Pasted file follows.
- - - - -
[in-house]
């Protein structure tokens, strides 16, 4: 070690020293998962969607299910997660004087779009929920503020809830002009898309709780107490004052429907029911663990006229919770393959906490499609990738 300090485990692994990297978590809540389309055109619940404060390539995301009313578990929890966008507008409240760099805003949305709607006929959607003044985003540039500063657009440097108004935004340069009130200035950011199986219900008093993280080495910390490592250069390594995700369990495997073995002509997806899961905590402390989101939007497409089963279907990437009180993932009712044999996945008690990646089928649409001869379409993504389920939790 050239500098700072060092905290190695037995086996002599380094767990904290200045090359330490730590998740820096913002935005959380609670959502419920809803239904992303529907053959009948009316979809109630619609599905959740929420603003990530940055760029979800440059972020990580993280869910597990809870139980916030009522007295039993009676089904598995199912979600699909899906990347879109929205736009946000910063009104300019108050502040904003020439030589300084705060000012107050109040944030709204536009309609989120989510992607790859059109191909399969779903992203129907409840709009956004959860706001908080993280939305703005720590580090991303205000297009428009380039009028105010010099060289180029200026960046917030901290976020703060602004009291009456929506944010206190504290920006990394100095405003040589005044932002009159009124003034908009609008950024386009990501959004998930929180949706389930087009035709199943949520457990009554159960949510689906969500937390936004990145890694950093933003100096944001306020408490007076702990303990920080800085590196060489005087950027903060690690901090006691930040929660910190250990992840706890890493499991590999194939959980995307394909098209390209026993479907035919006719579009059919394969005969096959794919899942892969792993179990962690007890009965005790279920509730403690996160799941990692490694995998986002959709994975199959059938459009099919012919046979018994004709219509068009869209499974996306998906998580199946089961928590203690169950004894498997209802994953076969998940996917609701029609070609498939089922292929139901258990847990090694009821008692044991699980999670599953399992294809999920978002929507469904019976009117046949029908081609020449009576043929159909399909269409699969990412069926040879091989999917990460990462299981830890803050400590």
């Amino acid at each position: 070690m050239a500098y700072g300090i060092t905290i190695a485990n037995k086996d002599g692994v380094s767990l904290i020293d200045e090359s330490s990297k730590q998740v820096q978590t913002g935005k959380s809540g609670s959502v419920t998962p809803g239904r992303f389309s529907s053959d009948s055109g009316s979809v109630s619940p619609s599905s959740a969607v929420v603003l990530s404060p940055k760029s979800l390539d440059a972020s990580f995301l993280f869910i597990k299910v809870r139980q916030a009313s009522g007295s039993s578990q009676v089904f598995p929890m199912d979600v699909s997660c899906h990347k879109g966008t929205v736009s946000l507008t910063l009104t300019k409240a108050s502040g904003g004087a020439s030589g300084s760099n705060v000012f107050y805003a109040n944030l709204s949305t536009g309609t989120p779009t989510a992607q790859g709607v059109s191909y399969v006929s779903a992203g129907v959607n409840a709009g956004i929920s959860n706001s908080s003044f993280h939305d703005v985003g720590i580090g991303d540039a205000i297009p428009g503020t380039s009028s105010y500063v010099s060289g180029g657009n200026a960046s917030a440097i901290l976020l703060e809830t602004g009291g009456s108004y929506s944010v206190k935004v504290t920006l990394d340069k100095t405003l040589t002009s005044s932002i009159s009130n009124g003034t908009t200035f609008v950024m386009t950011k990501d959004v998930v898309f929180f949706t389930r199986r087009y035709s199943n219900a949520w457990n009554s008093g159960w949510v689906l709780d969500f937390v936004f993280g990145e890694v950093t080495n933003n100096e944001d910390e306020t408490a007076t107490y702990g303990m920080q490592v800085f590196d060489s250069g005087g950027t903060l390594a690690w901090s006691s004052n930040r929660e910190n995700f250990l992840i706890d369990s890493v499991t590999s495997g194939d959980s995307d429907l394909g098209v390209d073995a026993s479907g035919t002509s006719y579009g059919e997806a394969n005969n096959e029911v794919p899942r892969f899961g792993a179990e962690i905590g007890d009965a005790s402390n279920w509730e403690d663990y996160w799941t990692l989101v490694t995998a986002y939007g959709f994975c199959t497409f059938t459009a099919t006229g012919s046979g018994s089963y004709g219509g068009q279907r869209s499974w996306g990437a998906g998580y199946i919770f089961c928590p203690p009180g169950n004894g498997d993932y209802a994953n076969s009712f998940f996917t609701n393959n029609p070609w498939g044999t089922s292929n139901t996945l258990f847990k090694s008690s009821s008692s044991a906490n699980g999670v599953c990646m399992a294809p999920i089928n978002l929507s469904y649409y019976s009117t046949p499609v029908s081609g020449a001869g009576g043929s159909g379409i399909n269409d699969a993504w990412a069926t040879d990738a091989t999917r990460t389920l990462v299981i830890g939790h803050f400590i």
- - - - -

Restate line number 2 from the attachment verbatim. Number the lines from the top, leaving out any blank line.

């Protein structure tokens, strides 16, 4: 070690020293998962969607299910997660004087779009929920503020809830002009898309709780107490004052429907029911663990006229919770393959906490499609990738 300090485990692994990297978590809540389309055109619940404060390539995301009313578990929890966008507008409240760099805003949305709607006929959607003044985003540039500063657009440097108004935004340069009130200035950011199986219900008093993280080495910390490592250069390594995700369990495997073995002509997806899961905590402390989101939007497409089963279907990437009180993932009712044999996945008690990646089928649409001869379409993504389920939790 050239500098700072060092905290190695037995086996002599380094767990904290200045090359330490730590998740820096913002935005959380609670959502419920809803239904992303529907053959009948009316979809109630619609599905959740929420603003990530940055760029979800440059972020990580993280869910597990809870139980916030009522007295039993009676089904598995199912979600699909899906990347879109929205736009946000910063009104300019108050502040904003020439030589300084705060000012107050109040944030709204536009309609989120989510992607790859059109191909399969779903992203129907409840709009956004959860706001908080993280939305703005720590580090991303205000297009428009380039009028105010010099060289180029200026960046917030901290976020703060602004009291009456929506944010206190504290920006990394100095405003040589005044932002009159009124003034908009609008950024386009990501959004998930929180949706389930087009035709199943949520457990009554159960949510689906969500937390936004990145890694950093933003100096944001306020408490007076702990303990920080800085590196060489005087950027903060690690901090006691930040929660910190250990992840706890890493499991590999194939959980995307394909098209390209026993479907035919006719579009059919394969005969096959794919899942892969792993179990962690007890009965005790279920509730403690996160799941990692490694995998986002959709994975199959059938459009099919012919046979018994004709219509068009869209499974996306998906998580199946089961928590203690169950004894498997209802994953076969998940996917609701029609070609498939089922292929139901258990847990090694009821008692044991699980999670599953399992294809999920978002929507469904019976009117046949029908081609020449009576043929159909399909269409699969990412069926040879091989999917990460990462299981830890803050400590």